Tricuspid Valve Surgery

The tricuspid valve lies between the right atrium and the right ventricle.  Blood returning to the heart from the body will enter the right atrium and pass through the tricuspid valve into the right ventricle and then on to the lungs.

Similar to the pulmonary valve, it is unusual to primarily operate upon an adult's tricuspid valve.

The two most common reasons to operate on an adult's tricuspid valve are

  • So-called "Functional" Tricuspid Regurgitation
  • Infection of the Tricuspid Valve

Functional Tricuspid Regurgitation

When patients have high pressures in their lungs, usually from mitral valve disease, poor left ventricular function, or primary lung disease, the pressure on the right ventricle could be so great that the right ventricle enlarges rendering the tricuspid valve incompetent.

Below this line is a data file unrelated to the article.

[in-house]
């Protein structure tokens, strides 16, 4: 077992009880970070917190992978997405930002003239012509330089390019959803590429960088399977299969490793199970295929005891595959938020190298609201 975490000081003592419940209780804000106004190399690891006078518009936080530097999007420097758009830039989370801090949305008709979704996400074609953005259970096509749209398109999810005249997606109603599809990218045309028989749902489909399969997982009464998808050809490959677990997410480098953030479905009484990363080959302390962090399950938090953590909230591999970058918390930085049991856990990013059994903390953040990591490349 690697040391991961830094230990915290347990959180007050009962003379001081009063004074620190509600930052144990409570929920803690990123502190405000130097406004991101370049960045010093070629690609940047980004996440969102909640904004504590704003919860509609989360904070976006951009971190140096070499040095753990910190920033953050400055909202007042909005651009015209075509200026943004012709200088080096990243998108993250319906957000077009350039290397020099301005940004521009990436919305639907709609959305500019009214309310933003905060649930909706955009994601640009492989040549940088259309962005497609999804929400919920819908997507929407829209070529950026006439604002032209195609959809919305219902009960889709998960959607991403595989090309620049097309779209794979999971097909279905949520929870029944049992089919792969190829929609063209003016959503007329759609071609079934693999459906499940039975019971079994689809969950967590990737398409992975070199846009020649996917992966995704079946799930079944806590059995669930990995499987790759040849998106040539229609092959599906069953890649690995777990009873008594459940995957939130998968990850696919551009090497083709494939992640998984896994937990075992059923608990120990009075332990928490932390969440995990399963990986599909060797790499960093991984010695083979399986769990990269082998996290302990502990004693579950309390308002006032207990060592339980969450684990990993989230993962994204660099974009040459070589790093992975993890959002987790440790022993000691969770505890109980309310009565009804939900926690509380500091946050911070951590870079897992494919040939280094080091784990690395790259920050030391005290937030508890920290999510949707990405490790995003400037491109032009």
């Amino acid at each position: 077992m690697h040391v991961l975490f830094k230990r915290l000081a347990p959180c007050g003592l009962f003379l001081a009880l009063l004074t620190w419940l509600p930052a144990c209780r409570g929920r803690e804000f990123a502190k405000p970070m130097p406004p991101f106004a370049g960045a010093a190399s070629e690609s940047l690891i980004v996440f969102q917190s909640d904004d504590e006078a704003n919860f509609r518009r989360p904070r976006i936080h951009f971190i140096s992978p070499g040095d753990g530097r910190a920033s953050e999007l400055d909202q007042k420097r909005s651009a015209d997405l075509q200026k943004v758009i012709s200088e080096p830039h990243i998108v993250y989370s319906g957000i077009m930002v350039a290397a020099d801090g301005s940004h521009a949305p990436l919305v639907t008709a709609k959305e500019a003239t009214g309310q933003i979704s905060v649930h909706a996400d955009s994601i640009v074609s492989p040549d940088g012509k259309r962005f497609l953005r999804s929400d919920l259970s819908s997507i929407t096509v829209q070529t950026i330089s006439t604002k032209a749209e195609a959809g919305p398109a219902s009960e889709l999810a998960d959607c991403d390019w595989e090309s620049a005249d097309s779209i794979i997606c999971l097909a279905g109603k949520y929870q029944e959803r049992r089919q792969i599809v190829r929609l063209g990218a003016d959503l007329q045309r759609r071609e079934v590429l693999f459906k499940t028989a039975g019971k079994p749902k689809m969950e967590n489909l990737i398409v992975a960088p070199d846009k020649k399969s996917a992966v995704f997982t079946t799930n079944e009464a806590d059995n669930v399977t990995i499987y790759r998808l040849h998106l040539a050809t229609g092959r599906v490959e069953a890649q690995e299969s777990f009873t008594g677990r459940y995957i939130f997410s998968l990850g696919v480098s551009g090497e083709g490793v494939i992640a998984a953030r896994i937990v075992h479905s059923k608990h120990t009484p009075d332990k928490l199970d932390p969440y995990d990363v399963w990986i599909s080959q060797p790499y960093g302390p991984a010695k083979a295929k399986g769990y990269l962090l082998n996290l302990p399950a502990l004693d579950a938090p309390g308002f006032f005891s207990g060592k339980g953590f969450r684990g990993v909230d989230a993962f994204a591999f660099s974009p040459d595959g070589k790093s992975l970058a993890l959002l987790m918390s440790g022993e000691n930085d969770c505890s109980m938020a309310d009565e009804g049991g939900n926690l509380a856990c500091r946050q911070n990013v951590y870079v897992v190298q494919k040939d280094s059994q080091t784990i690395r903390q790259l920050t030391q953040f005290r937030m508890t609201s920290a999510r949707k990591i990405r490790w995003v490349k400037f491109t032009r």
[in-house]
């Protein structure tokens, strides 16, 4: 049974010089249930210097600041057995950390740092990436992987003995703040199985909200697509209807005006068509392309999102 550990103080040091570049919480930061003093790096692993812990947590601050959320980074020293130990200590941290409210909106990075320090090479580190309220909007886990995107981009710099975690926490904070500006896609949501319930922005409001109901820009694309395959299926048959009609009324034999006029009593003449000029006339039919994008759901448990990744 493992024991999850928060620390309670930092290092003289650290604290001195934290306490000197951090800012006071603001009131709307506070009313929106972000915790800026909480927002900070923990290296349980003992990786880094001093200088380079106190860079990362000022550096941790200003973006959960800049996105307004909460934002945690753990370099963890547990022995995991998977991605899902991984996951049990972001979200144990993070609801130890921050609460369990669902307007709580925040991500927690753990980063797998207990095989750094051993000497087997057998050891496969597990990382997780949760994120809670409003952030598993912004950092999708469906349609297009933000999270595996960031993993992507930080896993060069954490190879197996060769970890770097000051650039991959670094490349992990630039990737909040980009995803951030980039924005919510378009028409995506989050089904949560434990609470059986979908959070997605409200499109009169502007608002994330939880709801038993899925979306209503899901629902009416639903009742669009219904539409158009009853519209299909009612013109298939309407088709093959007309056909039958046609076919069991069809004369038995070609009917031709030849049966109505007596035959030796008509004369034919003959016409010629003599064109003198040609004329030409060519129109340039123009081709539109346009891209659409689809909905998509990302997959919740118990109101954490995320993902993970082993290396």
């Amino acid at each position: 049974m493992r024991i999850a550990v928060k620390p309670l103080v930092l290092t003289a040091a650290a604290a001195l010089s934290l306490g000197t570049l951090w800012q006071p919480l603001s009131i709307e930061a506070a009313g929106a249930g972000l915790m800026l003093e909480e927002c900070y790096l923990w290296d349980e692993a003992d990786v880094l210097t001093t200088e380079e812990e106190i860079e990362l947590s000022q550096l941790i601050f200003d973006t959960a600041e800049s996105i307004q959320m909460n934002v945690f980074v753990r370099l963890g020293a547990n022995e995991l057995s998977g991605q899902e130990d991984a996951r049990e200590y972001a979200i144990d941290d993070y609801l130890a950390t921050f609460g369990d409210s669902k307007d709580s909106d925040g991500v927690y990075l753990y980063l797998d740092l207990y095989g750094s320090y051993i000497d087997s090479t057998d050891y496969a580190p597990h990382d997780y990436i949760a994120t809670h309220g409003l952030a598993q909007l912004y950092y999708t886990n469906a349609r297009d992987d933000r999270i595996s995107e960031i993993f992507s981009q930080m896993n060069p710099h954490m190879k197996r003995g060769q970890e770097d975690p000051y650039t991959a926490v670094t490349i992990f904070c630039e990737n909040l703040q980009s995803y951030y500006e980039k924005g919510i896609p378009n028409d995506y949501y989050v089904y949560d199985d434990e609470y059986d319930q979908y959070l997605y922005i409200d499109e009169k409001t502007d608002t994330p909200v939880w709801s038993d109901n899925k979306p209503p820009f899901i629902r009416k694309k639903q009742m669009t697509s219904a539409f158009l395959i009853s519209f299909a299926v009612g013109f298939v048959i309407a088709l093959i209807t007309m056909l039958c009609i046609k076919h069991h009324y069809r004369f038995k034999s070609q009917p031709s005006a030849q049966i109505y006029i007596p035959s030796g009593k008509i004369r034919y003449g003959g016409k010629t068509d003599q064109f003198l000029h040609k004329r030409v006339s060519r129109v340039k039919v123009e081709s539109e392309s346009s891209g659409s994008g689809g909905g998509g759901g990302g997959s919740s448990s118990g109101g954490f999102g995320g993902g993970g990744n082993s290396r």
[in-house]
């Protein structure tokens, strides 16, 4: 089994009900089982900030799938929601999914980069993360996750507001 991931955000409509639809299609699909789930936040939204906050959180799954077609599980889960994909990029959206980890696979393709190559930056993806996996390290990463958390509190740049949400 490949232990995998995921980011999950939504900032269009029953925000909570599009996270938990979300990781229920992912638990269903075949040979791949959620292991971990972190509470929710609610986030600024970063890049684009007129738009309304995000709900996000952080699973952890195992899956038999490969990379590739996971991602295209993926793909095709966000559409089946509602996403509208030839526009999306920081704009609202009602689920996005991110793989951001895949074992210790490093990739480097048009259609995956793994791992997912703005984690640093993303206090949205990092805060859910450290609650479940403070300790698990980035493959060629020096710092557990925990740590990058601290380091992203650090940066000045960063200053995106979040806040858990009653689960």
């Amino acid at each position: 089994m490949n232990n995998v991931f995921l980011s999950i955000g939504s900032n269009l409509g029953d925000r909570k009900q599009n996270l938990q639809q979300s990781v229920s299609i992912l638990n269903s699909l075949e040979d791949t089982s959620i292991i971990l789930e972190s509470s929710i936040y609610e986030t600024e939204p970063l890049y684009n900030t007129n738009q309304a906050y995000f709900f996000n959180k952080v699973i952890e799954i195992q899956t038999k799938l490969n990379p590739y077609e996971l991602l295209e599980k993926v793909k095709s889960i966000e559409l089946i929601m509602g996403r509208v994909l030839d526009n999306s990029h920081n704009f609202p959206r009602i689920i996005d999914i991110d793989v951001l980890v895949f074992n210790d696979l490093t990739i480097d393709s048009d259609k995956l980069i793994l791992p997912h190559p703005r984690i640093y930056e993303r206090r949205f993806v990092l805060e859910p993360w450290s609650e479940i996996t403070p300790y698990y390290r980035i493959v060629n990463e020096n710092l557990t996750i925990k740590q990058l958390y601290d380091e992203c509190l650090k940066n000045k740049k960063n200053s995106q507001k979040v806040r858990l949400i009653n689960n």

To reverse this condition, usually the surgeon only needs to place a prosthetic ring around the tricuspid valve so as to return it to it's normal size.  It almost never needs to be replaced for this condition.

Infection of the Tricuspid Valve

Endocarditis (infection) of the tricuspid valve is rare.

Unfortunately, it usually occurs in patients who are intravenous drug users.  By using dirty needles, the blood returning to the heart is contaminated resulting in terrible infections of the tricuspid valve.

This is the one condition that usually requires replacing the tricuspid valve with a prosthetic valve, usually a porcine (pig) stented valve as shown below.